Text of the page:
Bangkok | May 7 - 15, 2024
Chappell Roan must've based HOT TO GO! on Bangkok | Day 1
My roommate had done a 7 month co-op in Cambodia in 2023, so she told me the first thing I will notice about Southeast Asia was the heat. Whether this influenced my perception or not, it was immediately clear after landing that I was no longer in the Boston climate any more. The air, heavy with humidity, smelled green. And of course, it was hot. 
The day I landed all I did was stay at the hotel and get settled. I had gone from BOS to ICN the previous day and stayed the night in Incheon, South Korea. Now I was in Bangkok. After all that flying, I needed rest. 
The second day was our tour of Bangkok. "Wear long pants and sleeves. Westerners make the mistake of higher temperature means less coverage, but the UV is so high that blocking the sun will keep you cooler," my roommate told me. I got dressed and stepped into a lobby full of fellow students wearing t-shirt and shorts - I was either going to be the only one prepared, or I was going to need entirely different clothes than I packed in my suitcase. Embracing the sweat and staying more hydrated than I ever have before, I actually felt okay in the heat. I didn't get a single sunburn the entire trip and I felt prepared for both the blazing sun and chilled malls. 
To be honest, the Bangkok tour was overwhelming. It's a cliché to say a city is "bustling," and after Bangkok, I think it's inaccurate to say that about any city but a select few. Bangkok is bustling: the sidewalks are full of vendors calling out to you, the roads are packed with cars and motorcycles weaving between traffic, and the buildings are so dense that widely different lives live within a few square-feet of each other. There was a lot to take in all at once.
Making friendship bracelets & other cute stuff | my favorite spots
The only place I wanted to go off the group itinerary was called the "Artist House". I'm not a big city person, so I was not going to venture out on my own. Further, Thailand was the first country I had been to where I don't speak the language. In Europe, I have English, some German, and a substantial amount of French - I can find my way. Thai is a entirely different script. I needed other people to come with me.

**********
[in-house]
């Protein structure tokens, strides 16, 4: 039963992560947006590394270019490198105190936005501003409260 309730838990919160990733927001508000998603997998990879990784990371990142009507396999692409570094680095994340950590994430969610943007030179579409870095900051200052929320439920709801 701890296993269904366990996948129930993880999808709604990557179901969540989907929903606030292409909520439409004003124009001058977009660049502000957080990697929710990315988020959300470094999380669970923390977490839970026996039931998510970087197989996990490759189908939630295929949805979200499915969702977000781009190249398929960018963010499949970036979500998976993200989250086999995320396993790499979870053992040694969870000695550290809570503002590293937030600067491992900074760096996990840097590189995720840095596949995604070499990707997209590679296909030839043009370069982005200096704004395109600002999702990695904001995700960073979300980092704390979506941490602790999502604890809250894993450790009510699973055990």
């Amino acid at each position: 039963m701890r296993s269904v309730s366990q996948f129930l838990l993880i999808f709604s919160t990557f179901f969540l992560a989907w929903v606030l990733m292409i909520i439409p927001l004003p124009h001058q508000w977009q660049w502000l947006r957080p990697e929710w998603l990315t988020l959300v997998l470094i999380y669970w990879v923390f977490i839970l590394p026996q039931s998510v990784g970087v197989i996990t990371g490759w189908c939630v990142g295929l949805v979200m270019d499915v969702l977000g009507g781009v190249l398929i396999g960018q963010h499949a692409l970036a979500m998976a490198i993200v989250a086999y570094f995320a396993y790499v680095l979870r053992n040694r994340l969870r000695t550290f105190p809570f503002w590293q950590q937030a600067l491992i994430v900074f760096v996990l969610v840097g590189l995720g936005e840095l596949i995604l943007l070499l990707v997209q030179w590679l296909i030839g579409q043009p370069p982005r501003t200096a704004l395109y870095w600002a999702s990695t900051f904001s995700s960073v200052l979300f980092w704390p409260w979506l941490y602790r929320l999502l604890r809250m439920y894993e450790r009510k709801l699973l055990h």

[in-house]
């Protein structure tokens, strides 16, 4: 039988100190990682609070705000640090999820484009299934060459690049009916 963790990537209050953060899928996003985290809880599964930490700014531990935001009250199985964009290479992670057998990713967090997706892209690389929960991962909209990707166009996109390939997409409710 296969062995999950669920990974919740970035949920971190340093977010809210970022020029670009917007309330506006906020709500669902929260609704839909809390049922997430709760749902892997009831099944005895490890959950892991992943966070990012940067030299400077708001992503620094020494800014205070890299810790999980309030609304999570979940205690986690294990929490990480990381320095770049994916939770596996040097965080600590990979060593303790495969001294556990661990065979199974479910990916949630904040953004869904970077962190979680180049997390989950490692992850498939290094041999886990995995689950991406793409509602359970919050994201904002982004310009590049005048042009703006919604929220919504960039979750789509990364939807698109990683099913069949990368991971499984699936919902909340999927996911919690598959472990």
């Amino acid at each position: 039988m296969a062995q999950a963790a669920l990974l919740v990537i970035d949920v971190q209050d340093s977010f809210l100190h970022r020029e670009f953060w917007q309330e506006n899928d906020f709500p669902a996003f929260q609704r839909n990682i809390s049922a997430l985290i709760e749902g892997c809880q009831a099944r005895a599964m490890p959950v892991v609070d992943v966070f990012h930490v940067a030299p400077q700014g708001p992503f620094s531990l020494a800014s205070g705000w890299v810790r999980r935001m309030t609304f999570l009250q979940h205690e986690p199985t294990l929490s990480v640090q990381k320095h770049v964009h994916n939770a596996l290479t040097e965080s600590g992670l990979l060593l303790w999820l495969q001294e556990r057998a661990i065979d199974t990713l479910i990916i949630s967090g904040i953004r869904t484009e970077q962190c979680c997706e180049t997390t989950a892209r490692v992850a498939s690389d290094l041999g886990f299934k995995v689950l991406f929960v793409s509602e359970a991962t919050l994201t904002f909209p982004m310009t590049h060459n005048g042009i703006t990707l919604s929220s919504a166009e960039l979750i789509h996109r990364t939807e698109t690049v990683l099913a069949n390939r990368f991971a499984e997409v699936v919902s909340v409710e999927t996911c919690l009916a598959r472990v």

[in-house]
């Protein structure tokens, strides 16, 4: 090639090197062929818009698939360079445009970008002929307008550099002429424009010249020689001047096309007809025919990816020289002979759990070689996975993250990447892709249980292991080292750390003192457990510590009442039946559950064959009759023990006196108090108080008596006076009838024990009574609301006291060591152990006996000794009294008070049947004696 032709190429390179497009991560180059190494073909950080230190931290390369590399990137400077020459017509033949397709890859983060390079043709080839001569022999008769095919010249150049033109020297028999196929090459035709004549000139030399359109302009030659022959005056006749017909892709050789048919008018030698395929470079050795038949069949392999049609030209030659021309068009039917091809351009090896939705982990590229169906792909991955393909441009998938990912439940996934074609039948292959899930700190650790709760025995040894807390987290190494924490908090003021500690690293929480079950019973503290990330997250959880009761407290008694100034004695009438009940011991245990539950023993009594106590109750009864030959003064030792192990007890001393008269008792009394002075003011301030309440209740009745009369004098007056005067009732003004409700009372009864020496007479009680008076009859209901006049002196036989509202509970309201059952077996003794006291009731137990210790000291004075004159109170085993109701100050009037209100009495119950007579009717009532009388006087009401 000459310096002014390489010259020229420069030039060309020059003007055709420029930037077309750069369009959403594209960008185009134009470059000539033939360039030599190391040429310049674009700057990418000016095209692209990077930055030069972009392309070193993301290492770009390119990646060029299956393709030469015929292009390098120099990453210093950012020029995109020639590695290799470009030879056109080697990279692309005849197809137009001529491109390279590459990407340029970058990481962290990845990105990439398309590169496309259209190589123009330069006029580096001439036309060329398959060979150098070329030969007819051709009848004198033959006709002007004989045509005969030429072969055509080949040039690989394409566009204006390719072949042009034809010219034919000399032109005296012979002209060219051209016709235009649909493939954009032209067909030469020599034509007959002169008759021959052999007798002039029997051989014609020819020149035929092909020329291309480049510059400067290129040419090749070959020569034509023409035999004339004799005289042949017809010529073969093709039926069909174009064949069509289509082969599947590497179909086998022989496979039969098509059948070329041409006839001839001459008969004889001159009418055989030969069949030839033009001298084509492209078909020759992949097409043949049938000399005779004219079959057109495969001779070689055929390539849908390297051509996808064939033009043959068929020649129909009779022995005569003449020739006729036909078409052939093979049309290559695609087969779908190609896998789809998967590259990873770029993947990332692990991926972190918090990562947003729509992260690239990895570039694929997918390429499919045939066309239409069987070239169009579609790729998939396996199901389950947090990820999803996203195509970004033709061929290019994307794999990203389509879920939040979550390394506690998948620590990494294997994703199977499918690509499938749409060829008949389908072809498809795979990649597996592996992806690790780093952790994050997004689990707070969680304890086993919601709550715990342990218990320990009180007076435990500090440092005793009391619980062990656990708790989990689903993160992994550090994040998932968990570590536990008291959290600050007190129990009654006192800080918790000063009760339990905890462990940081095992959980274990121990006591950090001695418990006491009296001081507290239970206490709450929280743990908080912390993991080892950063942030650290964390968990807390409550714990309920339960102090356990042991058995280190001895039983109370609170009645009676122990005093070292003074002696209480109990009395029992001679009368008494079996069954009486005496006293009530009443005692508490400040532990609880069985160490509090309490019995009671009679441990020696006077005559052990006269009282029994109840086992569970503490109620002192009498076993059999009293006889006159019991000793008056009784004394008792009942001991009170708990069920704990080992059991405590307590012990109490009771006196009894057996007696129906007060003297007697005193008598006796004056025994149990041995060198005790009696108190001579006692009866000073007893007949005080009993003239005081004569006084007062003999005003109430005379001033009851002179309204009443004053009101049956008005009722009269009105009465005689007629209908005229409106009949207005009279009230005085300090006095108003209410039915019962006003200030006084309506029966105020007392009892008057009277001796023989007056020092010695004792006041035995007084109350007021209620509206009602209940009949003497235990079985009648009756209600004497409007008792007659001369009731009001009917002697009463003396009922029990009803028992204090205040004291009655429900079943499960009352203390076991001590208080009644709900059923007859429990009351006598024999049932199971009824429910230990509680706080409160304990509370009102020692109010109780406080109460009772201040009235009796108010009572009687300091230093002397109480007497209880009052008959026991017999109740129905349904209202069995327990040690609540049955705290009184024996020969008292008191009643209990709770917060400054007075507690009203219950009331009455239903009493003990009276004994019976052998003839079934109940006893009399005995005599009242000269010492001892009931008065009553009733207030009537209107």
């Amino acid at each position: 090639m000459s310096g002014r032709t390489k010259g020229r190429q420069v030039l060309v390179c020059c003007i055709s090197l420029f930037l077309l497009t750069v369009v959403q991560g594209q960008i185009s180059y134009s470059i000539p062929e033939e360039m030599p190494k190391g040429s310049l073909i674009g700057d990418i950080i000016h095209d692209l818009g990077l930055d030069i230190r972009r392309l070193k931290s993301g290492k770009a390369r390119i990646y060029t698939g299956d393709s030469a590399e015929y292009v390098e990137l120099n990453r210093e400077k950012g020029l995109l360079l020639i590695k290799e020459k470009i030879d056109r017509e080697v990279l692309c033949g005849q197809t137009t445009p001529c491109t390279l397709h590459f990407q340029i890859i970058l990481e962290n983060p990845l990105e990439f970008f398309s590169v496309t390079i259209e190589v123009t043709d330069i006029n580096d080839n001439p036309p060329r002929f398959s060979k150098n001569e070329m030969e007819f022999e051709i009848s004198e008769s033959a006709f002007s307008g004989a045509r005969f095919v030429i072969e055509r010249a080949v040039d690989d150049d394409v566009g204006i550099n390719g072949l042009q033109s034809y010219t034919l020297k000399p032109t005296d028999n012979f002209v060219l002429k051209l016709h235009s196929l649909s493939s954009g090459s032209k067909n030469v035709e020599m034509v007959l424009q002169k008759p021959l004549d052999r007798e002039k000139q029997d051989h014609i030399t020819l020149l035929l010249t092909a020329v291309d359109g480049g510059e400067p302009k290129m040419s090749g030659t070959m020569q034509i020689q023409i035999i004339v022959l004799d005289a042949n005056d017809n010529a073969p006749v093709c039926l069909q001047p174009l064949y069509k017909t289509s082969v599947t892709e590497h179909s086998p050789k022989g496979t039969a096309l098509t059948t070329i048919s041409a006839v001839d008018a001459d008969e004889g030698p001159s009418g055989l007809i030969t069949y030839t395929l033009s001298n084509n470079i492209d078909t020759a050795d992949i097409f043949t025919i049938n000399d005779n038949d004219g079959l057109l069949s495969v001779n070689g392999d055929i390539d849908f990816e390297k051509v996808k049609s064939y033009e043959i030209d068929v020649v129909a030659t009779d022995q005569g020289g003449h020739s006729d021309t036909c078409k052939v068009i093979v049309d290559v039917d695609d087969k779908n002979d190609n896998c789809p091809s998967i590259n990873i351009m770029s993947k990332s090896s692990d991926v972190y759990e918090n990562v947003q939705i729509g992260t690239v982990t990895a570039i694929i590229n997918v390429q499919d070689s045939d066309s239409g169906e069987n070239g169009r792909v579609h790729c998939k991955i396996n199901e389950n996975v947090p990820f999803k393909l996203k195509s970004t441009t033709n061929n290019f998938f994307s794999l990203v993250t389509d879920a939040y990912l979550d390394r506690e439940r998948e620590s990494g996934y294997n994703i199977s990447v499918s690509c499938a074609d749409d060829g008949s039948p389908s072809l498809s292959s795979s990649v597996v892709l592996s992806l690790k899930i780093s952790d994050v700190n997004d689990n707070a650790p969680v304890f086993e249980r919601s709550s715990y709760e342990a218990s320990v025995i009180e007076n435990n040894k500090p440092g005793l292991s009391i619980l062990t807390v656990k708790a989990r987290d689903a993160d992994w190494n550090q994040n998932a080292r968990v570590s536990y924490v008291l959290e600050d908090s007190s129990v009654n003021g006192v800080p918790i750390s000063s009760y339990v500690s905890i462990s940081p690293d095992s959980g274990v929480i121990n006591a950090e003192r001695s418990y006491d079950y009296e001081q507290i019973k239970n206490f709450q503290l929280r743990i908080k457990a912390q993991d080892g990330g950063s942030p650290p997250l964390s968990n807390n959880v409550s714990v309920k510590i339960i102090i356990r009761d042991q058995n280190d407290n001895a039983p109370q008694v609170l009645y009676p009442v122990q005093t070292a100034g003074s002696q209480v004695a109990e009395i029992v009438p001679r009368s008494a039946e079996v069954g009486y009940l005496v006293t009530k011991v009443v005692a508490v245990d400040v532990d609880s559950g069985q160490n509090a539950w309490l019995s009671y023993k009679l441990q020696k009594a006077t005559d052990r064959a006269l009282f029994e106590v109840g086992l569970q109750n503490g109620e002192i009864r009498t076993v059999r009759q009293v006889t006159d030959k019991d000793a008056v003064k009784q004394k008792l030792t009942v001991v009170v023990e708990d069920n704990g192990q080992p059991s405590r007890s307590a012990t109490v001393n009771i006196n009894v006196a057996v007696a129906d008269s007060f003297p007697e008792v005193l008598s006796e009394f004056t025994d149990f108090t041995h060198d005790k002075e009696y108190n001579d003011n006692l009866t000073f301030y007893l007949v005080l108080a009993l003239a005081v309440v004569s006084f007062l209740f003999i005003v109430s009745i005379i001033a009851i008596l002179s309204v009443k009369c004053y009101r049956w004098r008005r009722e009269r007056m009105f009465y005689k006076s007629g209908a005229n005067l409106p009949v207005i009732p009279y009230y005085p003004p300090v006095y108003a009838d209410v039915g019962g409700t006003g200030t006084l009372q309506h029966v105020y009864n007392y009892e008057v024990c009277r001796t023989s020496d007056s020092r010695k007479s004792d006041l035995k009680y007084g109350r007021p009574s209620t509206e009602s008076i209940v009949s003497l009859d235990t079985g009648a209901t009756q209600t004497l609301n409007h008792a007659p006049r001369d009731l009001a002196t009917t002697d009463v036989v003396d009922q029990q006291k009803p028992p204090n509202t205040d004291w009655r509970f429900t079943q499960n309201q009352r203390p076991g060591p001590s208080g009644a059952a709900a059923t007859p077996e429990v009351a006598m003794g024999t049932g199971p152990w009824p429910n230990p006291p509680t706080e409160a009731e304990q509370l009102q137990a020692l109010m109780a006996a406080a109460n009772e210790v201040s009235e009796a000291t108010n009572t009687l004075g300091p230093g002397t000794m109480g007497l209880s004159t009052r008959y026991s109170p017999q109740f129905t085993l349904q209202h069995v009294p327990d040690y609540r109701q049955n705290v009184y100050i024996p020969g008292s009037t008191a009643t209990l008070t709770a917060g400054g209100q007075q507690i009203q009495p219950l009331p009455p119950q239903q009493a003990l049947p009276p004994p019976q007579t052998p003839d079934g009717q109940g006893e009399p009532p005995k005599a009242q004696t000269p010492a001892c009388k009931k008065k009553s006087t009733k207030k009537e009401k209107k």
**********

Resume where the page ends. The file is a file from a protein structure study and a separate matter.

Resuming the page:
Luckily, a few others wanted to stay out after the group tour split and I gave my recommendation. We decided to take the Bangkok metro, which I will argue is confusing and I'm very good at public transit. After a nice air-conditioned ride and a small "are we sure this is the right way" walk, we found the river town where the Artist House sits. I think this was my favorite spot in the city because it was quiet and calm. The buildings were one-story and all had connected porches to watch the narrow river boats. We found the Artist House and made bracelets that I noticed everyone wore for the rest of the trip. Afterward we decided to take a boat cruise down to see the big buddha. I had seen photos of course but it was unexpectedly huge in person. 
Pushing the bounds of "opulence" | Thai Temples
The most interesting thing I saw were the temples. I don't believe I've ever seen a building that is so ornate and colorful. The ornate buildings I am used to are typically a consistent base color like white, grey, or black, with stimulating color and texture features. They are either ornate or colorful. The Bangkok temples are both. There is so much detail on most of the temple surfaces. I remember the room with the emerald buddha with story-telling paintings all over the wall. I sat there for at least twenty minutes realizing that hours would be required if I wanted to perceive all the detail in just that one room in just that one temple. 
Midwesterner feels at home in Asia | Bangkok Malls
I'm from the Midwest, so I love a good mall. The malls in Bangkok are a new level. I think ICONSIAM is the most obvious mall that shows the difference between US malls and Bangkok malls. The basement level was themed to be an underground cave oasis with vines and flowers growing from the ceiling. The main levels were so pristine and technologically shiny that its believable the Hunger Games Capitol does exist. Mall culture is dying in the US, but it is clear that it thrives in Bangkok. 
What's shocking is that the prices were comparable to the US prices. I know the wages are not. So malls must only get business from the wealthy in Bangkok. What's shocking is that there are so many malls that can stay in business with US prices for what I assume is limited population that can afford it. Perhaps the Hunger Games Capitol is comparable in more than just the aesthetics -  the inequality too. (Speaking of, pre-order the new prequel right now. Thank me later)

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